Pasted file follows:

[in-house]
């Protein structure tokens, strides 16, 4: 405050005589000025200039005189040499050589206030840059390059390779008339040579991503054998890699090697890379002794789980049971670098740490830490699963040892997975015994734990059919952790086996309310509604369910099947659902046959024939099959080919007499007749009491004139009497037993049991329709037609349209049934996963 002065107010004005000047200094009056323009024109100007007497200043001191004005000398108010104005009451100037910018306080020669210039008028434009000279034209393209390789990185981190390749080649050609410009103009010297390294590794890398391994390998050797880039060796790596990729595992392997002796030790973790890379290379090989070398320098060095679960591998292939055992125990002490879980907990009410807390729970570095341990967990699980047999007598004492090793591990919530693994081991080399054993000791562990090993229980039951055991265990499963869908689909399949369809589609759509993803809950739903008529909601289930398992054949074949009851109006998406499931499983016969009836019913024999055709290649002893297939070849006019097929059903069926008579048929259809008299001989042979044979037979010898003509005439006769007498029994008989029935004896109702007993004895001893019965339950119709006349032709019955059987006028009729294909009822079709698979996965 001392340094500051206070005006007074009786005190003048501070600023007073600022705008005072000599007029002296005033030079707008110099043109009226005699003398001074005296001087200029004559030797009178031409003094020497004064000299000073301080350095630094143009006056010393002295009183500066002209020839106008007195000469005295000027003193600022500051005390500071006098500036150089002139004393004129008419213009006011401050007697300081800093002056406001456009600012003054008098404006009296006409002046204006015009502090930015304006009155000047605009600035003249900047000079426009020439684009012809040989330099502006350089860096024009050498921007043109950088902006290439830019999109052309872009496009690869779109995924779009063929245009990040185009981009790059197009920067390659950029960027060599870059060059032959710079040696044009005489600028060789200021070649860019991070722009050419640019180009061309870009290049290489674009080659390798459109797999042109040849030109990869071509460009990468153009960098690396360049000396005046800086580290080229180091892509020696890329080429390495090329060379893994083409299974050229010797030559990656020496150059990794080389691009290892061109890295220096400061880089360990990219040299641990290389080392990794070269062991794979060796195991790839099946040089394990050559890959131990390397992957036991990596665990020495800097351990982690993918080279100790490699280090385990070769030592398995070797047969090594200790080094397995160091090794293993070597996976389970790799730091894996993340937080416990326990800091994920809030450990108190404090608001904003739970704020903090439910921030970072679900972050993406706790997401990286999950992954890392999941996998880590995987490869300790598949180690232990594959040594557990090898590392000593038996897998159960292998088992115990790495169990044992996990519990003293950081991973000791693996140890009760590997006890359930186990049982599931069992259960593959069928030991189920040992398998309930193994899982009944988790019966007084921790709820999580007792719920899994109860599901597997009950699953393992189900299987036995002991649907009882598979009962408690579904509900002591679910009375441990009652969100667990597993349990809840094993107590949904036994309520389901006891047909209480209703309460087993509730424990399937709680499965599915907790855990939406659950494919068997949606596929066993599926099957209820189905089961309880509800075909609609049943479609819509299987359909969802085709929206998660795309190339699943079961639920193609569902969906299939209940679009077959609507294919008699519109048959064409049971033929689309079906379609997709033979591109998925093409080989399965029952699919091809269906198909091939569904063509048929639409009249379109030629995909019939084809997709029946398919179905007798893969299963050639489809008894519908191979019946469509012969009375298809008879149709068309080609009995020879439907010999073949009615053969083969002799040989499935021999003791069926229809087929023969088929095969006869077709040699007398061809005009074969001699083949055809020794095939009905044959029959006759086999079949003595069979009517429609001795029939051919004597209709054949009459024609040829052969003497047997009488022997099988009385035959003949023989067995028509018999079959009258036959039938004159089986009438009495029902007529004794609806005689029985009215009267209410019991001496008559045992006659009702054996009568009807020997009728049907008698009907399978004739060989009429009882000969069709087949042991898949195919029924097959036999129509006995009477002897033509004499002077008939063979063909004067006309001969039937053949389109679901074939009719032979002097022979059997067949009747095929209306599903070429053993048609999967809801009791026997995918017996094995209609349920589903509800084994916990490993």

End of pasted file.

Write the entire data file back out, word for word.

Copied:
[in-house]
């Protein structure tokens, strides 16, 4: 405050005589000025200039005189040499050589206030840059390059390779008339040579991503054998890699090697890379002794789980049971670098740490830490699963040892997975015994734990059919952790086996309310509604369910099947659902046959024939099959080919007499007749009491004139009497037993049991329709037609349209049934996963 002065107010004005000047200094009056323009024109100007007497200043001191004005000398108010104005009451100037910018306080020669210039008028434009000279034209393209390789990185981190390749080649050609410009103009010297390294590794890398391994390998050797880039060796790596990729595992392997002796030790973790890379290379090989070398320098060095679960591998292939055992125990002490879980907990009410807390729970570095341990967990699980047999007598004492090793591990919530693994081991080399054993000791562990090993229980039951055991265990499963869908689909399949369809589609759509993803809950739903008529909601289930398992054949074949009851109006998406499931499983016969009836019913024999055709290649002893297939070849006019097929059903069926008579048929259809008299001989042979044979037979010898003509005439006769007498029994008989029935004896109702007993004895001893019965339950119709006349032709019955059987006028009729294909009822079709698979996965 001392340094500051206070005006007074009786005190003048501070600023007073600022705008005072000599007029002296005033030079707008110099043109009226005699003398001074005296001087200029004559030797009178031409003094020497004064000299000073301080350095630094143009006056010393002295009183500066002209020839106008007195000469005295000027003193600022500051005390500071006098500036150089002139004393004129008419213009006011401050007697300081800093002056406001456009600012003054008098404006009296006409002046204006015009502090930015304006009155000047605009600035003249900047000079426009020439684009012809040989330099502006350089860096024009050498921007043109950088902006290439830019999109052309872009496009690869779109995924779009063929245009990040185009981009790059197009920067390659950029960027060599870059060059032959710079040696044009005489600028060789200021070649860019991070722009050419640019180009061309870009290049290489674009080659390798459109797999042109040849030109990869071509460009990468153009960098690396360049000396005046800086580290080229180091892509020696890329080429390495090329060379893994083409299974050229010797030559990656020496150059990794080389691009290892061109890295220096400061880089360990990219040299641990290389080392990794070269062991794979060796195991790839099946040089394990050559890959131990390397992957036991990596665990020495800097351990982690993918080279100790490699280090385990070769030592398995070797047969090594200790080094397995160091090794293993070597996976389970790799730091894996993340937080416990326990800091994920809030450990108190404090608001904003739970704020903090439910921030970072679900972050993406706790997401990286999950992954890392999941996998880590995987490869300790598949180690232990594959040594557990090898590392000593038996897998159960292998088992115990790495169990044992996990519990003293950081991973000791693996140890009760590997006890359930186990049982599931069992259960593959069928030991189920040992398998309930193994899982009944988790019966007084921790709820999580007792719920899994109860599901597997009950699953393992189900299987036995002991649907009882598979009962408690579904509900002591679910009375441990009652969100667990597993349990809840094993107590949904036994309520389901006891047909209480209703309460087993509730424990399937709680499965599915907790855990939406659950494919068997949606596929066993599926099957209820189905089961309880509800075909609609049943479609819509299987359909969802085709929206998660795309190339699943079961639920193609569902969906299939209940679009077959609507294919008699519109048959064409049971033929689309079906379609997709033979591109998925093409080989399965029952699919091809269906198909091939569904063509048929639409009249379109030629995909019939084809997709029946398919179905007798893969299963050639489809008894519908191979019946469509012969009375298809008879149709068309080609009995020879439907010999073949009615053969083969002799040989499935021999003791069926229809087929023969088929095969006869077709040699007398061809005009074969001699083949055809020794095939009905044959029959006759086999079949003595069979009517429609001795029939051919004597209709054949009459024609040829052969003497047997009488022997099988009385035959003949023989067995028509018999079959009258036959039938004159089986009438009495029902007529004794609806005689029985009215009267209410019991001496008559045992006659009702054996009568009807020997009728049907008698009907399978004739060989009429009882000969069709087949042991898949195919029924097959036999129509006995009477002897033509004499002077008939063979063909004067006309001969039937053949389109679901074939009719032979002097022979059997067949009747095929209306599903070429053993048609999967809801009791026997995918017996094995209609349920589903509800084994916990490993």